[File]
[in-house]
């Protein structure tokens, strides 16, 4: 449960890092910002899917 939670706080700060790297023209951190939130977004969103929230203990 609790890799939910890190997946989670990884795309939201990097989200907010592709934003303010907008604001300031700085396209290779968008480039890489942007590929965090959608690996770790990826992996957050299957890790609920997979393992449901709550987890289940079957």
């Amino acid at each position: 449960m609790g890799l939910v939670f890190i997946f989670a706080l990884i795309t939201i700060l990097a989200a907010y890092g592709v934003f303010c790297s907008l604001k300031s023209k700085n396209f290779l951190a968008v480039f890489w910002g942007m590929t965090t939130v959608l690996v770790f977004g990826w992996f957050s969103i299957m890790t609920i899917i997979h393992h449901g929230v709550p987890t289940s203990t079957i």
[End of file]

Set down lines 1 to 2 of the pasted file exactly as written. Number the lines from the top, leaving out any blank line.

[in-house]
């Protein structure tokens, strides 16, 4: 449960890092910002899917 939670706080700060790297023209951190939130977004969103929230203990 609790890799939910890190997946989670990884795309939201990097989200907010592709934003303010907008604001300031700085396209290779968008480039890489942007590929965090959608690996770790990826992996957050299957890790609920997979393992449901709550987890289940079957």